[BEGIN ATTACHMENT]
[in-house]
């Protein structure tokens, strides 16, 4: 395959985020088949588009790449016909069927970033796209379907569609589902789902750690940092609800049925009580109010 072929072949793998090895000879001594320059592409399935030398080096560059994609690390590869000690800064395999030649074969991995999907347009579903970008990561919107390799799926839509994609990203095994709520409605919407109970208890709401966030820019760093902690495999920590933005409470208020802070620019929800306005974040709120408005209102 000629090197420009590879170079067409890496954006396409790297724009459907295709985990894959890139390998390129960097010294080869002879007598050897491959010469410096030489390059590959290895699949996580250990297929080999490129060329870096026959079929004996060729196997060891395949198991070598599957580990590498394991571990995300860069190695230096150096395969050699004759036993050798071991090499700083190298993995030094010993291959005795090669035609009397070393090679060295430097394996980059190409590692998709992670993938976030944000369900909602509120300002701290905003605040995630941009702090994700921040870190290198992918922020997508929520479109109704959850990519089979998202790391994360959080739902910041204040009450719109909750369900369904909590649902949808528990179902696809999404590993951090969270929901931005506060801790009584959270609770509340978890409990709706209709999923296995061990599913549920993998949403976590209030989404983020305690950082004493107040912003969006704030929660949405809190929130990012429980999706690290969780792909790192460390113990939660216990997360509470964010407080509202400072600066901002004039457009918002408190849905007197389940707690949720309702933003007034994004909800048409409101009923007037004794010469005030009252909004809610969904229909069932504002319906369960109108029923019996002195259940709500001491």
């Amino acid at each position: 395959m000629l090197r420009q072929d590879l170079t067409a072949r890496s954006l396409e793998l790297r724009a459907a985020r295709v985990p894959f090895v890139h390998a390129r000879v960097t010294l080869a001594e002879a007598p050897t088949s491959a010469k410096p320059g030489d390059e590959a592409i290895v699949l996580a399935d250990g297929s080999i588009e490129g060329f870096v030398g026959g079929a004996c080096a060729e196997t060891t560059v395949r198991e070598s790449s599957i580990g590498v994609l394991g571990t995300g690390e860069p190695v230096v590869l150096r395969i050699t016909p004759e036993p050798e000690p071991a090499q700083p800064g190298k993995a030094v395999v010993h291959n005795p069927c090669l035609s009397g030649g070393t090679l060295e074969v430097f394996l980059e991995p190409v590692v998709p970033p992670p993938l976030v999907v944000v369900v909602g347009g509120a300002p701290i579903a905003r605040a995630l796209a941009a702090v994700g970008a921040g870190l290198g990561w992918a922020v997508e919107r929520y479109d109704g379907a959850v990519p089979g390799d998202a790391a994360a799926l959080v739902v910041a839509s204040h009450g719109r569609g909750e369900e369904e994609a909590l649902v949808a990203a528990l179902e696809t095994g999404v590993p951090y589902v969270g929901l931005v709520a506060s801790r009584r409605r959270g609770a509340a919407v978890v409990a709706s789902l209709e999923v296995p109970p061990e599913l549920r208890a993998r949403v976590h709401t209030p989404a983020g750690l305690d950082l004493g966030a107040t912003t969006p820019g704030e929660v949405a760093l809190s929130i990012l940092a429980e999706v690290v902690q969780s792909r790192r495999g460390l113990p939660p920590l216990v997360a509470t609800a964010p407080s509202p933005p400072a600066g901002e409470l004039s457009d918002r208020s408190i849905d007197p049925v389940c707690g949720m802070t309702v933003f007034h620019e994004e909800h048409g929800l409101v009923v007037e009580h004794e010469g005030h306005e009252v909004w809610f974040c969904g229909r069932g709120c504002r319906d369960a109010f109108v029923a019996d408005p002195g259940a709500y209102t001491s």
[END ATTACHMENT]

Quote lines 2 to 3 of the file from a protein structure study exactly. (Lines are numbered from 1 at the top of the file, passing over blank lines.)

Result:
């Protein structure tokens, strides 16, 4: 395959985020088949588009790449016909069927970033796209379907569609589902789902750690940092609800049925009580109010 072929072949793998090895000879001594320059592409399935030398080096560059994609690390590869000690800064395999030649074969991995999907347009579903970008990561919107390799799926839509994609990203095994709520409605919407109970208890709401966030820019760093902690495999920590933005409470208020802070620019929800306005974040709120408005209102 000629090197420009590879170079067409890496954006396409790297724009459907295709985990894959890139390998390129960097010294080869002879007598050897491959010469410096030489390059590959290895699949996580250990297929080999490129060329870096026959079929004996060729196997060891395949198991070598599957580990590498394991571990995300860069190695230096150096395969050699004759036993050798071991090499700083190298993995030094010993291959005795090669035609009397070393090679060295430097394996980059190409590692998709992670993938976030944000369900909602509120300002701290905003605040995630941009702090994700921040870190290198992918922020997508929520479109109704959850990519089979998202790391994360959080739902910041204040009450719109909750369900369904909590649902949808528990179902696809999404590993951090969270929901931005506060801790009584959270609770509340978890409990709706209709999923296995061990599913549920993998949403976590209030989404983020305690950082004493107040912003969006704030929660949405809190929130990012429980999706690290969780792909790192460390113990939660216990997360509470964010407080509202400072600066901002004039457009918002408190849905007197389940707690949720309702933003007034994004909800048409409101009923007037004794010469005030009252909004809610969904229909069932504002319906369960109108029923019996002195259940709500001491």
């Amino acid at each position: 395959m000629l090197r420009q072929d590879l170079t067409a072949r890496s954006l396409e793998l790297r724009a459907a985020r295709v985990p894959f090895v890139h390998a390129r000879v960097t010294l080869a001594e002879a007598p050897t088949s491959a010469k410096p320059g030489d390059e590959a592409i290895v699949l996580a399935d250990g297929s080999i588009e490129g060329f870096v030398g026959g079929a004996c080096a060729e196997t060891t560059v395949r198991e070598s790449s599957i580990g590498v994609l394991g571990t995300g690390e860069p190695v230096v590869l150096r395969i050699t016909p004759e036993p050798e000690p071991a090499q700083p800064g190298k993995a030094v395999v010993h291959n005795p069927c090669l035609s009397g030649g070393t090679l060295e074969v430097f394996l980059e991995p190409v590692v998709p970033p992670p993938l976030v999907v944000v369900v909602g347009g509120a300002p701290i579903a905003r605040a995630l796209a941009a702090v994700g970008a921040g870190l290198g990561w992918a922020v997508e919107r929520y479109d109704g379907a959850v990519p089979g390799d998202a790391a994360a799926l959080v739902v910041a839509s204040h009450g719109r569609g909750e369900e369904e994609a909590l649902v949808a990203a528990l179902e696809t095994g999404v590993p951090y589902v969270g929901l931005v709520a506060s801790r009584r409605r959270g609770a509340a919407v978890v409990a709706s789902l209709e999923v296995p109970p061990e599913l549920r208890a993998r949403v976590h709401t209030p989404a983020g750690l305690d950082l004493g966030a107040t912003t969006p820019g704030e929660v949405a760093l809190s929130i990012l940092a429980e999706v690290v902690q969780s792909r790192r495999g460390l113990p939660p920590l216990v997360a509470t609800a964010p407080s509202p933005p400072a600066g901002e409470l004039s457009d918002r208020s408190i849905d007197p049925v389940c707690g949720m802070t309702v933003f007034h620019e994004e909800h048409g929800l409101v009923v007037e009580h004794e010469g005030h306005e009252v909004w809610f974040c969904g229909r069932g709120c504002r319906d369960a109010f109108v029923a019996d408005p002195g259940a709500y209102t001491s």